History of the Office of Ordnance
The Ordnance was founded by Henry VIII in 1544. It was charged with storing and supplying arms and equipment to English (later British) military force. Its roots date back to the 14th century, when a branch of the Privy Wardrobe emerged to provide bows and early gunpowder weapons for English armies.
- Mid 15th century - Thomas Vaughan, the first recorded Master of the Ordnance, was appointed
- 1544 - The Office of the Ordnance (later called the Board of Ordnance) was officially created by Henry VIII
- 1855 - The Board of Ordnance was abolished and its functions taken over by the War Office
The Ordnance has always been resident at the Tower of London, using the site as both a headquarters and a major arsenal for artillery, powder and shot. Although The Board of Ordnance was abolished in the mid 19th century, military provision organised by the Royal Logistic Corps, remained a function of the Tower until 1994.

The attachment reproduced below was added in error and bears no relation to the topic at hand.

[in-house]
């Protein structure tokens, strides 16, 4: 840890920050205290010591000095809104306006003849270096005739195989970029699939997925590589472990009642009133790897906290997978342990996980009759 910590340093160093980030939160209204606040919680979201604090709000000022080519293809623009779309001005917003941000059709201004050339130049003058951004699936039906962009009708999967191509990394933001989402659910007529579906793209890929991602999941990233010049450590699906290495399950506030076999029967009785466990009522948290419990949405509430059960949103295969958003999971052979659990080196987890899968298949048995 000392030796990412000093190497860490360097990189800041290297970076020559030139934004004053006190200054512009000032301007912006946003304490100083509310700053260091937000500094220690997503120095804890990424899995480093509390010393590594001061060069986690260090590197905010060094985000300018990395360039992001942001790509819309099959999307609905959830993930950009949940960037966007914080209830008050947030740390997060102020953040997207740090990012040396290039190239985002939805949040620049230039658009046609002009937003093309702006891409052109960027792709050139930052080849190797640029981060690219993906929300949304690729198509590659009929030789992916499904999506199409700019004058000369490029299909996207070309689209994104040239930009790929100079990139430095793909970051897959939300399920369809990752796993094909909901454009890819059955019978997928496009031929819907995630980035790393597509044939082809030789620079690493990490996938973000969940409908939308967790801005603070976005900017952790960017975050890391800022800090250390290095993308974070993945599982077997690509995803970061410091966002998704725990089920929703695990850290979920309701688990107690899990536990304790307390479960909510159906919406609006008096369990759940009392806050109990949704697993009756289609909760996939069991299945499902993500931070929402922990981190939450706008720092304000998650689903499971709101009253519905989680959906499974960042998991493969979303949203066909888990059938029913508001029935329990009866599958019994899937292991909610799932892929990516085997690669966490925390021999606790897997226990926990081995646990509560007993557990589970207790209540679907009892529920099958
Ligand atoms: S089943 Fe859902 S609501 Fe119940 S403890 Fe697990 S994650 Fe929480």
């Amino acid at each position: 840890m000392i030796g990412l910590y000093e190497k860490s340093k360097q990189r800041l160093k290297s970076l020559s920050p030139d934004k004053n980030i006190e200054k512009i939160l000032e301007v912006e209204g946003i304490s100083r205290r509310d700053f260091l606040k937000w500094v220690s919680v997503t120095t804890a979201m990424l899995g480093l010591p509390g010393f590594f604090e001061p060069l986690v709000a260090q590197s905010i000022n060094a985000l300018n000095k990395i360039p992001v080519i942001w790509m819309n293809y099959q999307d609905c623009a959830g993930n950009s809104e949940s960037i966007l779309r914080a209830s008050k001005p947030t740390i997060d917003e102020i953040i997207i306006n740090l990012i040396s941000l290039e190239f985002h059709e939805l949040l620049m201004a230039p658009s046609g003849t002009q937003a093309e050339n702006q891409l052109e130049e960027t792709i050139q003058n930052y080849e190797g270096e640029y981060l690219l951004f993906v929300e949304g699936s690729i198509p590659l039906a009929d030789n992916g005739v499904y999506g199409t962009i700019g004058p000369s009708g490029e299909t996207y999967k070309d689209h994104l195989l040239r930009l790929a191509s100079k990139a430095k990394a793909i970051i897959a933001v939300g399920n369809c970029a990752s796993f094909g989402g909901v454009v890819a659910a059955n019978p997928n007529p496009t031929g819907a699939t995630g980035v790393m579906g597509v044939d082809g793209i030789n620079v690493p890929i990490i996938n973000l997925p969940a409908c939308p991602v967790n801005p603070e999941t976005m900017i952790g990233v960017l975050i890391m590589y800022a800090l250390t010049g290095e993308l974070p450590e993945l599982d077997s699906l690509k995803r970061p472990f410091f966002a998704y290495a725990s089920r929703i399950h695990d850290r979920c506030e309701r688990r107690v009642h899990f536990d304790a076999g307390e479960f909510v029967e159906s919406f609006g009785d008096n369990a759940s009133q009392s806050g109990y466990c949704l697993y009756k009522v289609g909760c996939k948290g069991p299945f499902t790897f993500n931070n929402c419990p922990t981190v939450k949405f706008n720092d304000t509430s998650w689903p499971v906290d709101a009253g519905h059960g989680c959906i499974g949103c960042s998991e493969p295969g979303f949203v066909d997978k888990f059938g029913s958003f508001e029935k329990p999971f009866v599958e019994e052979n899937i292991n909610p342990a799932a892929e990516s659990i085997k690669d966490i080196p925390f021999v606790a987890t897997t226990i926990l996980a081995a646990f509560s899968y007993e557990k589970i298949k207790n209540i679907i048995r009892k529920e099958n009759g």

King Edward III and the Ordnance
It was during the long reign of Edward III (1312-77) that the Tower emerged as the principal store for gunpowder weaponry within England.
As the 14th century progressed, the Privy Wardrobe emerged as an independent department of royal government charged with storing all manner of military equipment.
During this same period St Thomas’s Tower, previously used as royal accommodation, was converted to storage for weapons and munitions. Stores from the Tower consequently supplied Edward III’s Crécy campaign of 1346 with all manner of arms, armour and ordnance including ribalds, the earliest known form of cannon to appear in England. These pieces of ordnance were either mounted on a fixed bed or a cart with wheels, and could fire large iron-fletched arrows or simple shot.
The Storehouse fire
The Grand Storehouse was the largest building ever constructed on the Tower site. Completed in 1692, it housed some of the many spectacular objects and displays showcased by the Ordnance at the Tower.
On the evening of 30 October 1841, a fire started in the upper floor of the Bowyer Tower. From there it spread to the roof of the Grand Storehouse. The Storehouse could not be saved and the building itself, along with over 60,000 objects, was destroyed.
The fire was so intense that lead piping on the White Tower some distance away was said to have melted. Despite the scale and ferocity of the blaze only one person, a fireman, was killed. The only other recorded fatality was a cat belonging to Charlotte Harper, the young daughter of an Ordnance labourer.
*Images courtesy of © The Board of Trustees of the Armouries
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